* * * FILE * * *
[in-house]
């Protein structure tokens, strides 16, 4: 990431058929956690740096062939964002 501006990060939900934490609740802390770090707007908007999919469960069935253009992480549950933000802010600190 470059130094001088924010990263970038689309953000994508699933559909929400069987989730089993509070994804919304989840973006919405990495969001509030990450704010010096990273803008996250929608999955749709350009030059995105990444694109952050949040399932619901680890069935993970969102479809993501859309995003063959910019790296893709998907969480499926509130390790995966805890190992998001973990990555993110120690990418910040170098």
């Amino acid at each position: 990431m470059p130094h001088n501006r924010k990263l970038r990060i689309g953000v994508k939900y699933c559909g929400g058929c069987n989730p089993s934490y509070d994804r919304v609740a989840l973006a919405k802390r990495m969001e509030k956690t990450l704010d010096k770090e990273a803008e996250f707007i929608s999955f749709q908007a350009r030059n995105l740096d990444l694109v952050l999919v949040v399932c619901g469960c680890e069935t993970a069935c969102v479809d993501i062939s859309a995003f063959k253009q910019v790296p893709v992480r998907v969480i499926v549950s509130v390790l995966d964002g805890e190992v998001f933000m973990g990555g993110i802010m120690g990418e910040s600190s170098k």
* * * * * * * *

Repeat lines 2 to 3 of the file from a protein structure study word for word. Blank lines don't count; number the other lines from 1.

């Protein structure tokens, strides 16, 4: 990431058929956690740096062939964002 501006990060939900934490609740802390770090707007908007999919469960069935253009992480549950933000802010600190 470059130094001088924010990263970038689309953000994508699933559909929400069987989730089993509070994804919304989840973006919405990495969001509030990450704010010096990273803008996250929608999955749709350009030059995105990444694109952050949040399932619901680890069935993970969102479809993501859309995003063959910019790296893709998907969480499926509130390790995966805890190992998001973990990555993110120690990418910040170098």
């Amino acid at each position: 990431m470059p130094h001088n501006r924010k990263l970038r990060i689309g953000v994508k939900y699933c559909g929400g058929c069987n989730p089993s934490y509070d994804r919304v609740a989840l973006a919405k802390r990495m969001e509030k956690t990450l704010d010096k770090e990273a803008e996250f707007i929608s999955f749709q908007a350009r030059n995105l740096d990444l694109v952050l999919v949040v399932c619901g469960c680890e069935t993970a069935c969102v479809d993501i062939s859309a995003f063959k253009q910019v790296p893709v992480r998907v969480i499926v549950s509130v390790l995966d964002g805890e190992v998001f933000m973990g990555g993110i802010m120690g990418e910040s600190s170098k």